Nearly 20 years after a suicide bomber driving a van detonated a powerful bomb in front of a Jewish community center in Buenos Aires, Argentina, in the worst antisemitic crime since the Holocaust in terms of casualties, it has yet to be solved.
The blast, coming shortly on the heels of the bombing of Israel’s embassy in Buenos Aires, was the subject of a government investigation, which, many claim, was botched by incompetence and corruption.
With its findings have been thrown out in 2005, a special prosecutor, Alberto Nisman, was appointed to come up with answers. He did, filing a 500-page indictment accusing nine senior Iranian officials of planning and financing the operation and Hezbollah of carrying it out. The suspects included Ali Akbar Hashemi Rafsanjani, a former state president, and Ahmad Vahidi, the defence minister.
Nisman also accused a former cultural attache in Iran’s embassy in Buenos Aires, Mohsen Rabbani, of masterminding Iranian clandestine activities in South America.
In 2007, at Argentina’s request, Interpol issued arrest warrants for five Iranians and one Lebanese person in connection with the bombing and destruction of the Argentina Israelite Mutual Association on July 18, 1994.
Eighty five people, including two Poles, one Chilean and six Bolivians, were killed in that explosion, while 300 were wounded.
Iran has refused to carry out the arrest warrants, blocking Argentina’s plan to put the suspects on trial.
Just two years earlier, on March 17, 1992, 29 people died when Israel’s embassy in the Argentine capital was blown up. This case has not been solved either, but Israel believes Hezbollah, its mortal enemy, was responsible.
Last January, Argentina and Iran agreed to establish a joint commission to study the bombing of the Jewish community center, and in February, Argentina’s parliament ratified the agreement.
Signed by their respective foreign ministers, Hector Timerman and Ali Akbar Salehi, the accord stipulated that a five-member commission of international law experts, none of Argentinian or Iranian nationality, would be created.
Argentina’s president, Cristina Fernandez de Kirchner, hailed it as “historic.” Argentinian Jewish leaders, as well as Israel, expressed doubt that Iran would be sincerely cooperative. Last April, three major Jewish community organizations filed a petition with the Federal Administrative Court claiming that Argentina’s parliament acted unconstitutionally in supporting the agreement.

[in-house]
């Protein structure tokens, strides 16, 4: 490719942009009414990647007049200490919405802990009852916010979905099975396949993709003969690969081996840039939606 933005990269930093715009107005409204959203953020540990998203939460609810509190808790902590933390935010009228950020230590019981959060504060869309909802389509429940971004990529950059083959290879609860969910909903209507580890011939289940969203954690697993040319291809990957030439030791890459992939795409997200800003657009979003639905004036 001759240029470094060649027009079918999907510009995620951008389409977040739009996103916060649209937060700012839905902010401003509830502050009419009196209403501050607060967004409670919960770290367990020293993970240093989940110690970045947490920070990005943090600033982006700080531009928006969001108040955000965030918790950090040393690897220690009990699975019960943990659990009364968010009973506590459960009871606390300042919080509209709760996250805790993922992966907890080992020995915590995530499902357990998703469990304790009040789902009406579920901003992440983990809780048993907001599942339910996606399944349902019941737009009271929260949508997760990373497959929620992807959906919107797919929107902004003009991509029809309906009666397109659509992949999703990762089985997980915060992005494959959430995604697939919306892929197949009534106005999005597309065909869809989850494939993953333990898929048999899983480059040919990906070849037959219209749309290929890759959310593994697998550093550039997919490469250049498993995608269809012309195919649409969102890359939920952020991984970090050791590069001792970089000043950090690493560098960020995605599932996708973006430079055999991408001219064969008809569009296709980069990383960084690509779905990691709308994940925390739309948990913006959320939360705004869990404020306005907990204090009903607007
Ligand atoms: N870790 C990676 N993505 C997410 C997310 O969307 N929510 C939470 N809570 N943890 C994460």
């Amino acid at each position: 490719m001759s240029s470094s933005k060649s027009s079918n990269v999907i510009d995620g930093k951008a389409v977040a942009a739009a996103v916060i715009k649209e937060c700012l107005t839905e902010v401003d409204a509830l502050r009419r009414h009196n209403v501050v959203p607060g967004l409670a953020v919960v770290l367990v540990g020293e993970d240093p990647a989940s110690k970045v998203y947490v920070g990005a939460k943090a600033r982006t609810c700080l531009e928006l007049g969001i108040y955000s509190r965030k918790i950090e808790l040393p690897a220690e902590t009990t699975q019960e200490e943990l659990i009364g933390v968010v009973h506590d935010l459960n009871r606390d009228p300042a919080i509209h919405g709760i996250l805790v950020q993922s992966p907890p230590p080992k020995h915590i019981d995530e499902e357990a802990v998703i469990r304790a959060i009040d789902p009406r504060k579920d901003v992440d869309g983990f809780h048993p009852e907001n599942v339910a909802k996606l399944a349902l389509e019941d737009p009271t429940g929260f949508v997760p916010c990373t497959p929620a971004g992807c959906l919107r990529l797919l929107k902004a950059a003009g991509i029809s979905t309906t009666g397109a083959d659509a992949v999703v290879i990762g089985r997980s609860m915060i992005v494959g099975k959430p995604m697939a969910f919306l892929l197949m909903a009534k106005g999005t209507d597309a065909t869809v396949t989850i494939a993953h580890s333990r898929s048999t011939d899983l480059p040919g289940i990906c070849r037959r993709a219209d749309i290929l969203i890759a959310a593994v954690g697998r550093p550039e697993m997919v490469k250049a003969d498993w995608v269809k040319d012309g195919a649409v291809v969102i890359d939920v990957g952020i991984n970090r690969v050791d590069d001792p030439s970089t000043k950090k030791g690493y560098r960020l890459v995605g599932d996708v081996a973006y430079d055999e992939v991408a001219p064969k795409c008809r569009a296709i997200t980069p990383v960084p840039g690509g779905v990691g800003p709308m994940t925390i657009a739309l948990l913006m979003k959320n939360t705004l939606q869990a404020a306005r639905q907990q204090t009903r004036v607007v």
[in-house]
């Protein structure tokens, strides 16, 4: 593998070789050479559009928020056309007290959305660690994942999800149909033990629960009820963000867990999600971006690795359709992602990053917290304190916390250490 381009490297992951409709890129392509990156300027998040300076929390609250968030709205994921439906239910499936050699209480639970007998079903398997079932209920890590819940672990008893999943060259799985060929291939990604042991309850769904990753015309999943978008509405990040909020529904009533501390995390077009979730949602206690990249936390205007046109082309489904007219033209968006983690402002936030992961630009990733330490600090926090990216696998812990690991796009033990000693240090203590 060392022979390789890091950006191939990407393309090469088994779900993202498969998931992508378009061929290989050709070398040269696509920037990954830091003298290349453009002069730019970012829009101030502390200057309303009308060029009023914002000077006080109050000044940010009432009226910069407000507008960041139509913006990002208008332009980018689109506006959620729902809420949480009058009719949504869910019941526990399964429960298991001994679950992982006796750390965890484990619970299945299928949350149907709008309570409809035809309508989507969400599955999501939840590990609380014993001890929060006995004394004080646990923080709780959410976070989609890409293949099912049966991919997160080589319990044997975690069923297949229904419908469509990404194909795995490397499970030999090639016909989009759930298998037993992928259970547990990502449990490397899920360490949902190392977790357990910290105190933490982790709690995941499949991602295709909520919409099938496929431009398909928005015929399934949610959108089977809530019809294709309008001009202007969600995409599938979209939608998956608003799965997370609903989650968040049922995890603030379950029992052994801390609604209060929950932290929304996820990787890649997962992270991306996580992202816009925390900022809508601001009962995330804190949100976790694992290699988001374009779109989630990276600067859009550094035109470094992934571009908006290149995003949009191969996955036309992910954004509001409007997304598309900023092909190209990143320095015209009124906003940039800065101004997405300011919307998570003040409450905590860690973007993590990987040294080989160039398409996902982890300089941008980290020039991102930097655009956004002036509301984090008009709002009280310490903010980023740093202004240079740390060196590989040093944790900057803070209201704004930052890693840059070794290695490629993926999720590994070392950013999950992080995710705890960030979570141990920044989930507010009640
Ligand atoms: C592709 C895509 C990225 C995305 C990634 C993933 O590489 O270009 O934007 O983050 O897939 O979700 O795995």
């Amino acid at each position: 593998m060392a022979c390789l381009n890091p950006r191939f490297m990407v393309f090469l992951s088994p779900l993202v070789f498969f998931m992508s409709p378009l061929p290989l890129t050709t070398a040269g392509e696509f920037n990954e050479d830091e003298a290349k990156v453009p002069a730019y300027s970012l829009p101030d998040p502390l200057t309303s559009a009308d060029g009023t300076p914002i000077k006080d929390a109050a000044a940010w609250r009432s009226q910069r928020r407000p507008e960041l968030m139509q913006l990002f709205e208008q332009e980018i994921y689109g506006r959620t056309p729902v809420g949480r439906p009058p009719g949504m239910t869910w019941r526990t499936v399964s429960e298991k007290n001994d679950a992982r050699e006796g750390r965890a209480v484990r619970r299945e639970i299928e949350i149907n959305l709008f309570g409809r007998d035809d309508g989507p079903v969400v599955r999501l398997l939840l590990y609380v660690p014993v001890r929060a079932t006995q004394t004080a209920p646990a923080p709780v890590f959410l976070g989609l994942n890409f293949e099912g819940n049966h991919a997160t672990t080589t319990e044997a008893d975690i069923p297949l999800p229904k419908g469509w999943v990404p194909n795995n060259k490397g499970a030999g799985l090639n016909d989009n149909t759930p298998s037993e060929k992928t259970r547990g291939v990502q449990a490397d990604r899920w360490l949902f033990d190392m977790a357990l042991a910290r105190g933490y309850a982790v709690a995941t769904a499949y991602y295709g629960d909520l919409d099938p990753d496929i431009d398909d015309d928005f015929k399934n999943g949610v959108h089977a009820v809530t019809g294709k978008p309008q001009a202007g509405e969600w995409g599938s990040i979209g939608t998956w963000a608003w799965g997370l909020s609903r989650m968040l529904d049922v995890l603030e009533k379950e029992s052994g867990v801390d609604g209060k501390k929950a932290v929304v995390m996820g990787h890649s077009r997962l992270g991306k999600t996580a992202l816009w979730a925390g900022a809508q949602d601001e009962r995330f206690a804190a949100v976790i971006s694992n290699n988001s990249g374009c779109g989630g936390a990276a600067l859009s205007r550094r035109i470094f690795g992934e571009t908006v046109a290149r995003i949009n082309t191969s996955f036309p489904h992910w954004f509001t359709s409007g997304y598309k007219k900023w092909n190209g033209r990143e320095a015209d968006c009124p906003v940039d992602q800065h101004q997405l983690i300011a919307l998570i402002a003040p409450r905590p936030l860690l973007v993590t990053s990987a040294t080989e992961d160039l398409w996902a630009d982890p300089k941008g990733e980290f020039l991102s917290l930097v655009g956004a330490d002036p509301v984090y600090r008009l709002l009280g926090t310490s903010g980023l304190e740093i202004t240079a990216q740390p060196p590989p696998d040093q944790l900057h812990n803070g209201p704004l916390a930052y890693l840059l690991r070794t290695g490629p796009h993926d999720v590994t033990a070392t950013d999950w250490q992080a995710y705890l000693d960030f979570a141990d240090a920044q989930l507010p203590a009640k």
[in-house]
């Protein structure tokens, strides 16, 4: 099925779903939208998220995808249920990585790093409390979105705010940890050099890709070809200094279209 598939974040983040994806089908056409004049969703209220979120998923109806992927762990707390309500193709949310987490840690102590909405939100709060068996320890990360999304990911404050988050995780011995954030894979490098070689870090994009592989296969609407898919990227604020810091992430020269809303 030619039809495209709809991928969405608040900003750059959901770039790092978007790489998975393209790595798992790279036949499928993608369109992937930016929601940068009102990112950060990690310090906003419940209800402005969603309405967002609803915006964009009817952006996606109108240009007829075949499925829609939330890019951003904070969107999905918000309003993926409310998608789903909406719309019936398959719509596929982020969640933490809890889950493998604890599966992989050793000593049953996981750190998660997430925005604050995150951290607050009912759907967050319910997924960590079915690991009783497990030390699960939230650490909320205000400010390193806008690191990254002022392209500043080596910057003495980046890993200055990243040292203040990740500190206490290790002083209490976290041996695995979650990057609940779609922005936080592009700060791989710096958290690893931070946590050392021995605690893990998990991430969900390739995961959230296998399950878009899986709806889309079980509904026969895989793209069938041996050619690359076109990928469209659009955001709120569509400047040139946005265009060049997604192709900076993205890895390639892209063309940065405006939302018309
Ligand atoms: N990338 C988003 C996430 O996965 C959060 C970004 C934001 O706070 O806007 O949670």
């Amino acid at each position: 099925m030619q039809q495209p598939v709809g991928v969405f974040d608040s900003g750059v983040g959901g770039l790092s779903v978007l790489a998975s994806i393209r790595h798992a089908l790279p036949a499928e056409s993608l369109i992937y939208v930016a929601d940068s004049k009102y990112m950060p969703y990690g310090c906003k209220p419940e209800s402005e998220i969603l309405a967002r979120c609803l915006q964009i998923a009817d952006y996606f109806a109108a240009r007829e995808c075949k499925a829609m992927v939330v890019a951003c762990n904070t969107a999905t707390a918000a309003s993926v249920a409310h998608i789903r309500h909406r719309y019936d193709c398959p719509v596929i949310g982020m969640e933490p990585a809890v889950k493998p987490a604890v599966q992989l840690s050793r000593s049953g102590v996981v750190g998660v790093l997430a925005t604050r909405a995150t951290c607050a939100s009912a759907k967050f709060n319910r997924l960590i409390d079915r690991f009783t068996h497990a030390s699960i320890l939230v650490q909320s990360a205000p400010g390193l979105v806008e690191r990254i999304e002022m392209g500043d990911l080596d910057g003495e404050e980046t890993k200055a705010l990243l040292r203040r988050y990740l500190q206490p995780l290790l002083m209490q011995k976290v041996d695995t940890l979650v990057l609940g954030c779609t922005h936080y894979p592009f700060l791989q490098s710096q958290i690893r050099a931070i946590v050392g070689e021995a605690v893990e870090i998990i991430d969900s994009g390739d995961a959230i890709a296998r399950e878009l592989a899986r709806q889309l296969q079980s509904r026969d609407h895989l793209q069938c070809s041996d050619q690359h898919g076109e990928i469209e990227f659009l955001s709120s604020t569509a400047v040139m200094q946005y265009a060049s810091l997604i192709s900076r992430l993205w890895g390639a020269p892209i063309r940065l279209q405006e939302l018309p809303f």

Last September, however, Timerman — Argentina’s first Jewish foreign minister — met the new Iranian foreign minister, Mohammad Javad Zarif, who assured him that Iran would “honor all points of the agreement.”
But in mid-November, Nisman asked a judge to block the agreement and annul the so-called “truth commission” as unconstitutional. According to Nisman, the agreement flies in the face of constitutional rights such as judicial independence, the victims’ right to justice and the guarantee of due process.
The picture has further been clouded by a claim that Israel has assassinated most of the operatives who bombed the Jewish community center. Yitzhak Aviran, Israel’s ambassador to Argentina from 1993 to 2000, said, “The great majority of the guilty ones are already in the other world, and it was we who did this.”
An Israeli foreign ministry spokesman called the claim “complete nonsense,” but one tends to think it’s true, given Israel’s record of assassinating terrorists.
Having been surprised by Aviran’s startling disclosure, Nisman has asked the Argentine foreign ministry to formally request that an Israeli judge force Aviran to provide sworn testimony.
Aviran, who was only blocks away from the Jewish community center when it was destroyed, has belittled Argentina’s accord with Iran as a “farce” and suggested that only Israel has acted resolutely in dealing with the matter.
It remains to be seen whether last January’s agreement will yield anything of substance, but both Argentina and Iran have a vested interest in maintaining good relations.
Iran’s trade with Argentina has grown by 200 percent in the last few years to more than $1.2 billion. Argentina, home to South America’s biggest Jewish community, is eager to expand its commercial ties with Iran. Iran, having forged ties with Latin American nations like Venezuela, Bolivia and Ecuador, wants to break out of its international isolation.